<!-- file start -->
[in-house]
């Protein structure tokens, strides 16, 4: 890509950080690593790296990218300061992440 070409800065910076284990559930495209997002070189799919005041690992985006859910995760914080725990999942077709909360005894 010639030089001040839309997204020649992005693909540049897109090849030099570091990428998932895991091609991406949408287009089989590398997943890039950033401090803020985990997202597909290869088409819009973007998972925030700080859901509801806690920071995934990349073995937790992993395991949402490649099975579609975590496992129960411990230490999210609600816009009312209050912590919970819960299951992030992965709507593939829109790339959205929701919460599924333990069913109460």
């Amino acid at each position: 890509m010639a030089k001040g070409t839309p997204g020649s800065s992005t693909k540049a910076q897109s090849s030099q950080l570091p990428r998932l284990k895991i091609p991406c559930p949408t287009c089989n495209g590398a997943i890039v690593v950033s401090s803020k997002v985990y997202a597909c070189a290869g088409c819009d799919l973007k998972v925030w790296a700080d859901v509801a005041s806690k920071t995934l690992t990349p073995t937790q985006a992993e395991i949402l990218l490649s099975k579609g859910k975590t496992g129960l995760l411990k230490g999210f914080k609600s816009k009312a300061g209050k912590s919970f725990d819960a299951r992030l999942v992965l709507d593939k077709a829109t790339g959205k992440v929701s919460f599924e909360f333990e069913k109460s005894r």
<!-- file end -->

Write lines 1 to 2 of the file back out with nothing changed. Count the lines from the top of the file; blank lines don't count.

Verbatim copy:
[in-house]
């Protein structure tokens, strides 16, 4: 890509950080690593790296990218300061992440 070409800065910076284990559930495209997002070189799919005041690992985006859910995760914080725990999942077709909360005894 010639030089001040839309997204020649992005693909540049897109090849030099570091990428998932895991091609991406949408287009089989590398997943890039950033401090803020985990997202597909290869088409819009973007998972925030700080859901509801806690920071995934990349073995937790992993395991949402490649099975579609975590496992129960411990230490999210609600816009009312209050912590919970819960299951992030992965709507593939829109790339959205929701919460599924333990069913109460």